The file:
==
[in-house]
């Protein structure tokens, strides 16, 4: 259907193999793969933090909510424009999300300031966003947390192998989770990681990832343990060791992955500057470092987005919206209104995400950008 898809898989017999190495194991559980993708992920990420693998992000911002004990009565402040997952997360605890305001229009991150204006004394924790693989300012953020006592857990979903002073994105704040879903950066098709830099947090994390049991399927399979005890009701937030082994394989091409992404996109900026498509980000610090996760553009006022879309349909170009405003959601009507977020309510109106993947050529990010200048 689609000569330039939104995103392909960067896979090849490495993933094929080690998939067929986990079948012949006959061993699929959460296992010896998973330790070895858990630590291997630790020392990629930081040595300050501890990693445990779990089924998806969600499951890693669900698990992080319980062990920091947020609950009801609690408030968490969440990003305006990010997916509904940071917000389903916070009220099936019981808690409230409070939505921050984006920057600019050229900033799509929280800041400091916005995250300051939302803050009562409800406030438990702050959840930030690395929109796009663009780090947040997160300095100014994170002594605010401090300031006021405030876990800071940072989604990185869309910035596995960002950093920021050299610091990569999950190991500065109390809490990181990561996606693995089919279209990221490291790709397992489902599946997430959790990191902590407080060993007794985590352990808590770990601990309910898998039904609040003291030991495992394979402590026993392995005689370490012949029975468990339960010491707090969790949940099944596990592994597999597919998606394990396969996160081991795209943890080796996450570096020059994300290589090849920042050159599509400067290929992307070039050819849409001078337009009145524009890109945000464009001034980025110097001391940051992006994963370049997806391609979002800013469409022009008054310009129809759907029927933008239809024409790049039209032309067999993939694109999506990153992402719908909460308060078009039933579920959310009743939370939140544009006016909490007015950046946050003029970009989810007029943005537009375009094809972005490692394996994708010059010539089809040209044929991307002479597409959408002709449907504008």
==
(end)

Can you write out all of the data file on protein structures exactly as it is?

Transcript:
[in-house]
């Protein structure tokens, strides 16, 4: 259907193999793969933090909510424009999300300031966003947390192998989770990681990832343990060791992955500057470092987005919206209104995400950008 898809898989017999190495194991559980993708992920990420693998992000911002004990009565402040997952997360605890305001229009991150204006004394924790693989300012953020006592857990979903002073994105704040879903950066098709830099947090994390049991399927399979005890009701937030082994394989091409992404996109900026498509980000610090996760553009006022879309349909170009405003959601009507977020309510109106993947050529990010200048 689609000569330039939104995103392909960067896979090849490495993933094929080690998939067929986990079948012949006959061993699929959460296992010896998973330790070895858990630590291997630790020392990629930081040595300050501890990693445990779990089924998806969600499951890693669900698990992080319980062990920091947020609950009801609690408030968490969440990003305006990010997916509904940071917000389903916070009220099936019981808690409230409070939505921050984006920057600019050229900033799509929280800041400091916005995250300051939302803050009562409800406030438990702050959840930030690395929109796009663009780090947040997160300095100014994170002594605010401090300031006021405030876990800071940072989604990185869309910035596995960002950093920021050299610091990569999950190991500065109390809490990181990561996606693995089919279209990221490291790709397992489902599946997430959790990191902590407080060993007794985590352990808590770990601990309910898998039904609040003291030991495992394979402590026993392995005689370490012949029975468990339960010491707090969790949940099944596990592994597999597919998606394990396969996160081991795209943890080796996450570096020059994300290589090849920042050159599509400067290929992307070039050819849409001078337009009145524009890109945000464009001034980025110097001391940051992006994963370049997806391609979002800013469409022009008054310009129809759907029927933008239809024409790049039209032309067999993939694109999506990153992402719908909460308060078009039933579920959310009743939370939140544009006016909490007015950046946050003029970009989810007029943005537009375009094809972005490692394996994708010059010539089809040209044929991307002479597409959408002709449907504008």